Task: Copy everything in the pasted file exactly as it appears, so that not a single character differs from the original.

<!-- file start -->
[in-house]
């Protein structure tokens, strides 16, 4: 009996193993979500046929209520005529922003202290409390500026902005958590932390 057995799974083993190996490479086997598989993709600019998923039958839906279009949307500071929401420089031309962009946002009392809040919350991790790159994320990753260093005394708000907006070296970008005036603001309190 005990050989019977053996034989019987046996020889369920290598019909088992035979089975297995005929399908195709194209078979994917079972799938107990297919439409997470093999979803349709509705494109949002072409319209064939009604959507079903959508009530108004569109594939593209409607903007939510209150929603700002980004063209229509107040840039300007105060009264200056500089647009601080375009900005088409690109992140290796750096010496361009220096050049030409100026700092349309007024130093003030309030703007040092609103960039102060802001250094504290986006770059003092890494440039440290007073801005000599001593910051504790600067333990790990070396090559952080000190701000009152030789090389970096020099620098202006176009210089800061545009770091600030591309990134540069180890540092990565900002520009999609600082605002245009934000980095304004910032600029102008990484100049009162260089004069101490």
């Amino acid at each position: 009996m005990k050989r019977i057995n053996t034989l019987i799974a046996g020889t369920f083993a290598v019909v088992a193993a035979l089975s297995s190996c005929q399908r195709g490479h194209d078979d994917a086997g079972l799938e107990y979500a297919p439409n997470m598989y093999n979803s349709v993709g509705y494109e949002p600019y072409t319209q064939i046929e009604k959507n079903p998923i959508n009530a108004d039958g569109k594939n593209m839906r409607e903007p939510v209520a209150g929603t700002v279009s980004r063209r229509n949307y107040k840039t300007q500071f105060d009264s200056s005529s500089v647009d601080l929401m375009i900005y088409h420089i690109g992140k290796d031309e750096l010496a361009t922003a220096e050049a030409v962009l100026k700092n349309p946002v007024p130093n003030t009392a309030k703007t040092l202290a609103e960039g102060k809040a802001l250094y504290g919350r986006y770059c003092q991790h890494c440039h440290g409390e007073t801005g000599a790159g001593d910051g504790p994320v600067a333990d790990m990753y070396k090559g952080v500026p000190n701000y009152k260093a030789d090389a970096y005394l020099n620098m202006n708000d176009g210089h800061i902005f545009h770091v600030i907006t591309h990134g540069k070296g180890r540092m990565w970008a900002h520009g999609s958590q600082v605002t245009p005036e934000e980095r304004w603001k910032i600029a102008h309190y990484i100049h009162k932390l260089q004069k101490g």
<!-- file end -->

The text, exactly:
[in-house]
């Protein structure tokens, strides 16, 4: 009996193993979500046929209520005529922003202290409390500026902005958590932390 057995799974083993190996490479086997598989993709600019998923039958839906279009949307500071929401420089031309962009946002009392809040919350991790790159994320990753260093005394708000907006070296970008005036603001309190 005990050989019977053996034989019987046996020889369920290598019909088992035979089975297995005929399908195709194209078979994917079972799938107990297919439409997470093999979803349709509705494109949002072409319209064939009604959507079903959508009530108004569109594939593209409607903007939510209150929603700002980004063209229509107040840039300007105060009264200056500089647009601080375009900005088409690109992140290796750096010496361009220096050049030409100026700092349309007024130093003030309030703007040092609103960039102060802001250094504290986006770059003092890494440039440290007073801005000599001593910051504790600067333990790990070396090559952080000190701000009152030789090389970096020099620098202006176009210089800061545009770091600030591309990134540069180890540092990565900002520009999609600082605002245009934000980095304004910032600029102008990484100049009162260089004069101490």
């Amino acid at each position: 009996m005990k050989r019977i057995n053996t034989l019987i799974a046996g020889t369920f083993a290598v019909v088992a193993a035979l089975s297995s190996c005929q399908r195709g490479h194209d078979d994917a086997g079972l799938e107990y979500a297919p439409n997470m598989y093999n979803s349709v993709g509705y494109e949002p600019y072409t319209q064939i046929e009604k959507n079903p998923i959508n009530a108004d039958g569109k594939n593209m839906r409607e903007p939510v209520a209150g929603t700002v279009s980004r063209r229509n949307y107040k840039t300007q500071f105060d009264s200056s005529s500089v647009d601080l929401m375009i900005y088409h420089i690109g992140k290796d031309e750096l010496a361009t922003a220096e050049a030409v962009l100026k700092n349309p946002v007024p130093n003030t009392a309030k703007t040092l202290a609103e960039g102060k809040a802001l250094y504290g919350r986006y770059c003092q991790h890494c440039h440290g409390e007073t801005g000599a790159g001593d910051g504790p994320v600067a333990d790990m990753y070396k090559g952080v500026p000190n701000y009152k260093a030789d090389a970096y005394l020099n620098m202006n708000d176009g210089h800061i902005f545009h770091v600030i907006t591309h990134g540069k070296g180890r540092m990565w970008a900002h520009g999609s958590q600082v605002t245009p005036e934000e980095r304004w603001k910032i600029a102008h309190y990484i100049h009162k932390l260089q004069k101490g």